Hillsong pastor Brian Houston has defended his decision not to tell the police about his father's sexual abuse, and said he was "shattered" when he discovered the crimes.
Houston has previously detailed his slide toward depression after discovering his father had sexually abused children.
In a new interview with Inside Story, Houston said: "I was meeting with one of my colleagues and he told me someone had rung into the Church office and made a complaint that, 30 years before, my father had abused a boy.
"At first I thought, 'That's immoral.' Within a split second I thought, 'That's criminal.' And I was just stunned, shattered."
Houston continued: "The dad that I knew, right up to really his dying day, was a totally different person than what now the world knows was an evil side of him.
"I was never at any time in any way exposed to that, so it's still hard to reconcile. At first I felt very sad and very disappointed, and obviously I felt terribly sad for the victim, because there's no doubt about it, my father's violated him and done irreparable damage to his life."
Houston's father, Frank Houston, who founded the Sydney Christian Life Centre, is credited with building a movement that became Hillsong, one of the largest megachurches in the world. Before his death in 2004 aged 82, he confessed to sexually abusing a boy in New Zealand three decades earlier, and was immediately removed from ministry by Brian. Further accusations of abuse emerged in the following years, several of which proved to be true.
Houston gave evidence at a national inquiry into his father's crimes last year, and denied accusations that he tried to mask his involvement in paying 'compensation' to one of the victims.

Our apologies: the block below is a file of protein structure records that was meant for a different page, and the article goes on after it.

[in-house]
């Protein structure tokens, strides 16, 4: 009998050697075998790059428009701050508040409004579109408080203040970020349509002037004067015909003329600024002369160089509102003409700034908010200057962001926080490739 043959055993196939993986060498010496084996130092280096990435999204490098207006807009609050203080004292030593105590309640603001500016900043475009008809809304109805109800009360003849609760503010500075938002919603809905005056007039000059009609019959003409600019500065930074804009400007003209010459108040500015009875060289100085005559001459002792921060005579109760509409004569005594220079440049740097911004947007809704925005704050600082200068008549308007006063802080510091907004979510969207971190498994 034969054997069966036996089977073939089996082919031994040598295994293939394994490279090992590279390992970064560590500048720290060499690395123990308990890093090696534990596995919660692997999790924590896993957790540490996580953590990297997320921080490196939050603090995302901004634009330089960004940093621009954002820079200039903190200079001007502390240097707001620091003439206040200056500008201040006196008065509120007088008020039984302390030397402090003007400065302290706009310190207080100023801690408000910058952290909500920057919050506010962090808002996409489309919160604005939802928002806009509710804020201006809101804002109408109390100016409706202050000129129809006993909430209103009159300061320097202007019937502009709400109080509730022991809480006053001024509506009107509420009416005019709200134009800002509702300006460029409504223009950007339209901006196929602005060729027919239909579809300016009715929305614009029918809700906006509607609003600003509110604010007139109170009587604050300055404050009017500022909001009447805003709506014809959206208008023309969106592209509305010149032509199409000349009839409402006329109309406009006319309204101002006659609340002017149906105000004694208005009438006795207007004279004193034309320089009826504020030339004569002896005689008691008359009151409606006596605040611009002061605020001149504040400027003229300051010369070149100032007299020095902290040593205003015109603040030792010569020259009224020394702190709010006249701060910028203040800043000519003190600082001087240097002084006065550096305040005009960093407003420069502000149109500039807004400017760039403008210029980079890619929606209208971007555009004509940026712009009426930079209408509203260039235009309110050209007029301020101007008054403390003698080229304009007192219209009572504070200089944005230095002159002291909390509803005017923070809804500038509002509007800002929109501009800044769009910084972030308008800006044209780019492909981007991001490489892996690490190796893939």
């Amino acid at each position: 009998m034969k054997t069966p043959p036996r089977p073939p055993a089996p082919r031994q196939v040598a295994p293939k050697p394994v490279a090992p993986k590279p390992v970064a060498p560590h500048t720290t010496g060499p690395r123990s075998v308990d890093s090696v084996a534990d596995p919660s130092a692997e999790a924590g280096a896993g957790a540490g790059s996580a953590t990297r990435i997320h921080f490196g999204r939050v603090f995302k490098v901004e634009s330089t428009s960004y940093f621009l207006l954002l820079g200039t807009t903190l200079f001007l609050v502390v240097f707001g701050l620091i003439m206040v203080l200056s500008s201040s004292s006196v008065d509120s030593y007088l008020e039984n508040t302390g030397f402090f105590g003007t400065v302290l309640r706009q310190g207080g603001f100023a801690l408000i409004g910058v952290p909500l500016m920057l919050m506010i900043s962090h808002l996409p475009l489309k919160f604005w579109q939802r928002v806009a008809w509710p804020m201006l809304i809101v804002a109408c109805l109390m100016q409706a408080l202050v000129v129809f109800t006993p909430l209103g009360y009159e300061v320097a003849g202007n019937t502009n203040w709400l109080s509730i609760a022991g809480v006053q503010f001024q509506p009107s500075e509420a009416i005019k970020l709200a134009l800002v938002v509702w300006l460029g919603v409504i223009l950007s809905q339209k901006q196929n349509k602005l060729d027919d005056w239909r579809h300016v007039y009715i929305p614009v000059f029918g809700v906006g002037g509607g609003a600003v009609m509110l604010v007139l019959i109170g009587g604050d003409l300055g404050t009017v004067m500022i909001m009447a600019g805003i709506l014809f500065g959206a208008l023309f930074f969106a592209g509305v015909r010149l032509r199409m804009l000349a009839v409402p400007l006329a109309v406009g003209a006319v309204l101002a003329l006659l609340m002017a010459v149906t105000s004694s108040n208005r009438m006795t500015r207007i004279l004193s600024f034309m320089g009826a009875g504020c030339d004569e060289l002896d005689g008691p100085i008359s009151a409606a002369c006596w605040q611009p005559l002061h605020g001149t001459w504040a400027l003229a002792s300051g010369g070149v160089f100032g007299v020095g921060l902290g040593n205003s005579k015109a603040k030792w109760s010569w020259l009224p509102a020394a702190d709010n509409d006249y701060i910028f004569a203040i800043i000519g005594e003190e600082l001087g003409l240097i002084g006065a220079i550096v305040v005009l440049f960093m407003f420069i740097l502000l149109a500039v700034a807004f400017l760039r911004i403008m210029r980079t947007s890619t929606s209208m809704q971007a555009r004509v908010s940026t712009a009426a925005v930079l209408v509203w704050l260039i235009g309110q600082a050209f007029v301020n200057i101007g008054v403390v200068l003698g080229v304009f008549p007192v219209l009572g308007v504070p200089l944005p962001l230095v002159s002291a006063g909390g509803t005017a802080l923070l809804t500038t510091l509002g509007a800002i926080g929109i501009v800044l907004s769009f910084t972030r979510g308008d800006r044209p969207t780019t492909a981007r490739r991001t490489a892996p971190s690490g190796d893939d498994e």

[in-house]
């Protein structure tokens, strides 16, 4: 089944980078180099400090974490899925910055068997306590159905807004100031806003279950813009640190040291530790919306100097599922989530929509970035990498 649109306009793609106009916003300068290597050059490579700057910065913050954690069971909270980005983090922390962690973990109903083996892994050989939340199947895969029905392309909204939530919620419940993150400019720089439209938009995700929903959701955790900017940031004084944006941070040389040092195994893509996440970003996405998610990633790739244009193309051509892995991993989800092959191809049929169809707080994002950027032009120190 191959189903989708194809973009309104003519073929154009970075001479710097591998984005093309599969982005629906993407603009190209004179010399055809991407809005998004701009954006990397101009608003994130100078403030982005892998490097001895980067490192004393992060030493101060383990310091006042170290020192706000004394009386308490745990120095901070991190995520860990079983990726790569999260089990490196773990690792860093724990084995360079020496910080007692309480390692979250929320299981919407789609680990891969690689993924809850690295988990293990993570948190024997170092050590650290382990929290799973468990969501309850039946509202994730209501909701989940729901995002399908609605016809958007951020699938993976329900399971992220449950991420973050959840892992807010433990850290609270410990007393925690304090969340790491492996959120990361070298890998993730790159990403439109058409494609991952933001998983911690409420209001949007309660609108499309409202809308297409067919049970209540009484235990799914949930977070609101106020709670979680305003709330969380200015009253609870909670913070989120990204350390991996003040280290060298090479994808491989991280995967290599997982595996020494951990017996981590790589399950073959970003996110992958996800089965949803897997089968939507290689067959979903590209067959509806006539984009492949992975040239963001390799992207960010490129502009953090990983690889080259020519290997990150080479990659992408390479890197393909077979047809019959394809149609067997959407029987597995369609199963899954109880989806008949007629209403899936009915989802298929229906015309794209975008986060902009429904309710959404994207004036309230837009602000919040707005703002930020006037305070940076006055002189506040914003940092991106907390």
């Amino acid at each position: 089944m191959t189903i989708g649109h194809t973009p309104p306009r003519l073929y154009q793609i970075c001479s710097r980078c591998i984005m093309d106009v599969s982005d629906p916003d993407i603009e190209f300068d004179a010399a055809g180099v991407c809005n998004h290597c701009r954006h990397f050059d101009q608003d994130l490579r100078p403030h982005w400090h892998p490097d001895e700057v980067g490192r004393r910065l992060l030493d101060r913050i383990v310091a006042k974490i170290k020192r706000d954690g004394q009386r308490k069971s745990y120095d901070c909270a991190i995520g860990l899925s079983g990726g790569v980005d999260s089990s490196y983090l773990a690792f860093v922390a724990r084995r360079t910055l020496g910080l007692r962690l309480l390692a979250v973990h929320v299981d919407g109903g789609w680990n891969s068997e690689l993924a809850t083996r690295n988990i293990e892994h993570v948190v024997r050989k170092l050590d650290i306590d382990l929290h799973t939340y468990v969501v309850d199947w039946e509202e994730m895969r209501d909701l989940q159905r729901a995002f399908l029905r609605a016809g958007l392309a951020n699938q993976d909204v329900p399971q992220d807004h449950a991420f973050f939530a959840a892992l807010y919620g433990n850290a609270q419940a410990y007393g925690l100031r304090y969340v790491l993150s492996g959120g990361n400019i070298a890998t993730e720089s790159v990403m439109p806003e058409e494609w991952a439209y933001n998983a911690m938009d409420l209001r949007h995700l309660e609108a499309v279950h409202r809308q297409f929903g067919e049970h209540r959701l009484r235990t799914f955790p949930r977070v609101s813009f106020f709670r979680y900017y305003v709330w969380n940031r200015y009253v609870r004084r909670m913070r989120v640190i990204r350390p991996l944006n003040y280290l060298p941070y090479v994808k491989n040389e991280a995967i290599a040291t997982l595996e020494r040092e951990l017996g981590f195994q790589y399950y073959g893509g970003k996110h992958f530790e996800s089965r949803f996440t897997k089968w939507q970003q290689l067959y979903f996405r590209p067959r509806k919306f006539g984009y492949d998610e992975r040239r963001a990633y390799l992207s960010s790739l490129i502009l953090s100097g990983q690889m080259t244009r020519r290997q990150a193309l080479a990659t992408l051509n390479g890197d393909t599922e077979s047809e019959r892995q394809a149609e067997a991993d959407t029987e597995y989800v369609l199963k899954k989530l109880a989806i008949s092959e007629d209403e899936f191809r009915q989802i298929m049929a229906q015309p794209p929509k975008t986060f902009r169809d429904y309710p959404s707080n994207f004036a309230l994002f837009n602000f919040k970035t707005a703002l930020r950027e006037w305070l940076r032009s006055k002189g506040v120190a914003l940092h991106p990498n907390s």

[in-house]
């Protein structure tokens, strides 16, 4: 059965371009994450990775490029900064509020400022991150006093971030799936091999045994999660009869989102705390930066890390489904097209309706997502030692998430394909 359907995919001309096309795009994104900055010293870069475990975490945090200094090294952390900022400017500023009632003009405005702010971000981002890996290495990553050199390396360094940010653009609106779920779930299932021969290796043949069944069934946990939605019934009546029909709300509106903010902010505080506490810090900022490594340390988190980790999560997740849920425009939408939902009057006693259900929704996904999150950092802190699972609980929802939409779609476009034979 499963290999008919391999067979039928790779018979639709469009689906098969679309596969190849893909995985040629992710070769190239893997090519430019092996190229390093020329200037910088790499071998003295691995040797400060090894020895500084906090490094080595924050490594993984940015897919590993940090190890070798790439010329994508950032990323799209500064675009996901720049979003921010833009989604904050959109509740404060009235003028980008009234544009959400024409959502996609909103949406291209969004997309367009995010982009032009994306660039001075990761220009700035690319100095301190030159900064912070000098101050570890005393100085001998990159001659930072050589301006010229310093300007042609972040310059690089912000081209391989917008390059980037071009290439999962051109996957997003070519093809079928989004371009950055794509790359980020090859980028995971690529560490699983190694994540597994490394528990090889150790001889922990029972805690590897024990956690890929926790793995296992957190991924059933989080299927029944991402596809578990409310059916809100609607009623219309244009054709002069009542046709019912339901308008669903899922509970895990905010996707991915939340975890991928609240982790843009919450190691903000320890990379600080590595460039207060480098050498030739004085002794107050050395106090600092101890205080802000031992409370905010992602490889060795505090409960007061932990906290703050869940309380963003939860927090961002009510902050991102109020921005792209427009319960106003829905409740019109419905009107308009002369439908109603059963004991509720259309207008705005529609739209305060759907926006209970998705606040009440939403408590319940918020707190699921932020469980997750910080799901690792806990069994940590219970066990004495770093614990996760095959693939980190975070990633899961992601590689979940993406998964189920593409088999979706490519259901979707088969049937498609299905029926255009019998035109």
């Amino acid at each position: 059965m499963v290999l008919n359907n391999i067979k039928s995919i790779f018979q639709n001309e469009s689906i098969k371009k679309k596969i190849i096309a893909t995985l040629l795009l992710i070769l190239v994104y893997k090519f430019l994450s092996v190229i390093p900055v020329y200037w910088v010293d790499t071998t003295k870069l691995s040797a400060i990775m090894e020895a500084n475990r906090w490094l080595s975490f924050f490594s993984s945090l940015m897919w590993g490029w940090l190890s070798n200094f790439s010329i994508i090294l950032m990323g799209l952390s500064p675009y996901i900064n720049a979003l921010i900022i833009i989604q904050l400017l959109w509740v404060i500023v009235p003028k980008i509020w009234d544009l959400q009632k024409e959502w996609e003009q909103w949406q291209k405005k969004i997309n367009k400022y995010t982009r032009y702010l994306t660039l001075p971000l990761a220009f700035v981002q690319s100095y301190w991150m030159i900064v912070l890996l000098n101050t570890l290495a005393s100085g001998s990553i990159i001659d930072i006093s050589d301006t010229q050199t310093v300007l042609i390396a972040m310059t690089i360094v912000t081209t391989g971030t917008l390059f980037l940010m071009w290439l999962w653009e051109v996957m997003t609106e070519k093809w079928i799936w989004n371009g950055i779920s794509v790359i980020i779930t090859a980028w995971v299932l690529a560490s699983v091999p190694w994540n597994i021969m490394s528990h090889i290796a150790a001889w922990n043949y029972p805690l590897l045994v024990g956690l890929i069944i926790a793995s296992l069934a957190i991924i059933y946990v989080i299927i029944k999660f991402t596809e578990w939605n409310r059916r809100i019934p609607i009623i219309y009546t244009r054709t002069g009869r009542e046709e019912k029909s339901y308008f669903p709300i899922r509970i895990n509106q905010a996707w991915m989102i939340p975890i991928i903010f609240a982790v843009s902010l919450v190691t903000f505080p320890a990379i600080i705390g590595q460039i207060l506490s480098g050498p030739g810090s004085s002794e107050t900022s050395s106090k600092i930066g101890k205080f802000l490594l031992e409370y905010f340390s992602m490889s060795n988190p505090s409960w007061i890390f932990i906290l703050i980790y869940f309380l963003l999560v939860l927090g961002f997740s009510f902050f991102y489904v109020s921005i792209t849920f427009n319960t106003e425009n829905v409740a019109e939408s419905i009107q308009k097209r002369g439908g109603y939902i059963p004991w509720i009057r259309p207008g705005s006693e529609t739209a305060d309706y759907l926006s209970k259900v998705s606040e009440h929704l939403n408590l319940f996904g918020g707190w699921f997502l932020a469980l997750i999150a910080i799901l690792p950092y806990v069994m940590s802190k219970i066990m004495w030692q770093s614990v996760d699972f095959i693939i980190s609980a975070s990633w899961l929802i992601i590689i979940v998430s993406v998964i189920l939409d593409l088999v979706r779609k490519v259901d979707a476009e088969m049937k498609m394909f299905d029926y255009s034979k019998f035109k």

The royal commission found that neither the church's national executive nor Houston referred the allegations to the police, and that Houston "had a conflict of interest in assuming responsibility for dealing" with them.
He previously told the commission he did not report to the police because "rightly or wrongly I genuinely believed that I would be pre-empting the victim if I were to just call the police at that point".
He explained to Inside Story that "When he [the victim] came forward he was 36 or 37 years old. And he was very adamant he didn't want to involve the police. He didn't want the church authorities involved, or the police authorities involved."
Houston insisted that he had not covered up his father's crimes. "We did tell people straight away. We did take his credentials away. He never did preach again and we did oversee and ensure that he was never put in a position to be close to kids to be able to do that again."
He said it had taken him some time to come to terms with the abuse, but "He was a paedophile. My dad was a paedophile. I can say it now. I have sort of come to grips with it now. But I do sort of find myself carrying the can for stuff that had nothing to do with me.
"This was not my crime. I didn't do this. I hate paedophilia. And I mean it. I hate paedophilia with a passion."
Statements from both Houston and Hillsong have previously sought to distance the church from the allegations, with Houston pointing out the abuse claims happened before Hillsong existed.
"The royal commission did not directly involve Hillsong church," the church board and elders said in a statement released last November. The abuse by Frank Houston "occurred many years before Hillsong Church existed."